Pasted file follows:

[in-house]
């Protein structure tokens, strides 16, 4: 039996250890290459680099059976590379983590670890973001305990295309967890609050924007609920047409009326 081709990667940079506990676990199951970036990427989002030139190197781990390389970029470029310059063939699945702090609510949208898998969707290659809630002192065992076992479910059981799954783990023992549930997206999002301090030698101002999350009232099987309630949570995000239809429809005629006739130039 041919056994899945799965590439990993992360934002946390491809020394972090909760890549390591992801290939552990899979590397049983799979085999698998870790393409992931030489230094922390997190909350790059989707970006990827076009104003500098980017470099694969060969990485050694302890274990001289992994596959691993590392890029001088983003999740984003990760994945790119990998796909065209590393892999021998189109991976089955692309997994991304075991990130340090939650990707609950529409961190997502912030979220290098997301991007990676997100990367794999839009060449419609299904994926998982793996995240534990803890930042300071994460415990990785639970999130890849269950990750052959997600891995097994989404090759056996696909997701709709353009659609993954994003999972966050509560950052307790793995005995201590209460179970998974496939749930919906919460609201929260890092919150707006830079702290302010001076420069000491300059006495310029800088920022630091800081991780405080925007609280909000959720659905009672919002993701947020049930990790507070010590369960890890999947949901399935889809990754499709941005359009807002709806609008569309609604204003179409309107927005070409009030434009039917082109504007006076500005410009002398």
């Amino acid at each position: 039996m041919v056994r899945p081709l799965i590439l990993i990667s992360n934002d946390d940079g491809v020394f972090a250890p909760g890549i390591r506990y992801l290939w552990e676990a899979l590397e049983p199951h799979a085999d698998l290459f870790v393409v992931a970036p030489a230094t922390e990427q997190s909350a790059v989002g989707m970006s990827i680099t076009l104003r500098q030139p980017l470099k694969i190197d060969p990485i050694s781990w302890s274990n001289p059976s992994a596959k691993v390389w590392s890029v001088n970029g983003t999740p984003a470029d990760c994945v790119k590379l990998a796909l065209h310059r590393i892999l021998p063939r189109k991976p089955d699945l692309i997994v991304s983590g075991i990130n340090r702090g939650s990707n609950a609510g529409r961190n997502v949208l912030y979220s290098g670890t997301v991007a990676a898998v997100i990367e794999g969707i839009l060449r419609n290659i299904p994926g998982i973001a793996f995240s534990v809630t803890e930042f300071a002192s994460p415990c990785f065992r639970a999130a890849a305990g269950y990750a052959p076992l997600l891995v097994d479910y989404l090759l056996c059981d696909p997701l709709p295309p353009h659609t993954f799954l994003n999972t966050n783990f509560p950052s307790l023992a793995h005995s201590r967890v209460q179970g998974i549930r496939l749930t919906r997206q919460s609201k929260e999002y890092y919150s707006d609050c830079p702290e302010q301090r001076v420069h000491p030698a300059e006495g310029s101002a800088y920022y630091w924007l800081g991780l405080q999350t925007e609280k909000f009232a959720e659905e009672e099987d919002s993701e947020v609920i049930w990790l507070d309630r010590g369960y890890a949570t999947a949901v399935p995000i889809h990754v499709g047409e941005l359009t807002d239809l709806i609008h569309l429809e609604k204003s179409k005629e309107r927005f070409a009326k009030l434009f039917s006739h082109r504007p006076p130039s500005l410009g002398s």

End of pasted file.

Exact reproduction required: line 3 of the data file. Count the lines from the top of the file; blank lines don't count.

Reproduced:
């Amino acid at each position: 039996m041919v056994r899945p081709l799965i590439l990993i990667s992360n934002d946390d940079g491809v020394f972090a250890p909760g890549i390591r506990y992801l290939w552990e676990a899979l590397e049983p199951h799979a085999d698998l290459f870790v393409v992931a970036p030489a230094t922390e990427q997190s909350a790059v989002g989707m970006s990827i680099t076009l104003r500098q030139p980017l470099k694969i190197d060969p990485i050694s781990w302890s274990n001289p059976s992994a596959k691993v390389w590392s890029v001088n970029g983003t999740p984003a470029d990760c994945v790119k590379l990998a796909l065209h310059r590393i892999l021998p063939r189109k991976p089955d699945l692309i997994v991304s983590g075991i990130n340090r702090g939650s990707n609950a609510g529409r961190n997502v949208l912030y979220s290098g670890t997301v991007a990676a898998v997100i990367e794999g969707i839009l060449r419609n290659i299904p994926g998982i973001a793996f995240s534990v809630t803890e930042f300071a002192s994460p415990c990785f065992r639970a999130a890849a305990g269950y990750a052959p076992l997600l891995v097994d479910y989404l090759l056996c059981d696909p997701l709709p295309p353009h659609t993954f799954l994003n999972t966050n783990f509560p950052s307790l023992a793995h005995s201590r967890v209460q179970g998974i549930r496939l749930t919906r997206q919460s609201k929260e999002y890092y919150s707006d609050c830079p702290e302010q301090r001076v420069h000491p030698a300059e006495g310029s101002a800088y920022y630091w924007l800081g991780l405080q999350t925007e609280k909000f009232a959720e659905e009672e099987d919002s993701e947020v609920i049930w990790l507070d309630r010590g369960y890890a949570t999947a949901v399935p995000i889809h990754v499709g047409e941005l359009t807002d239809l709806i609008h569309l429809e609604k204003s179409k005629e309107r927005f070409a009326k009030l434009f039917s006739h082109r504007p006076p130039s500005l410009g002398s």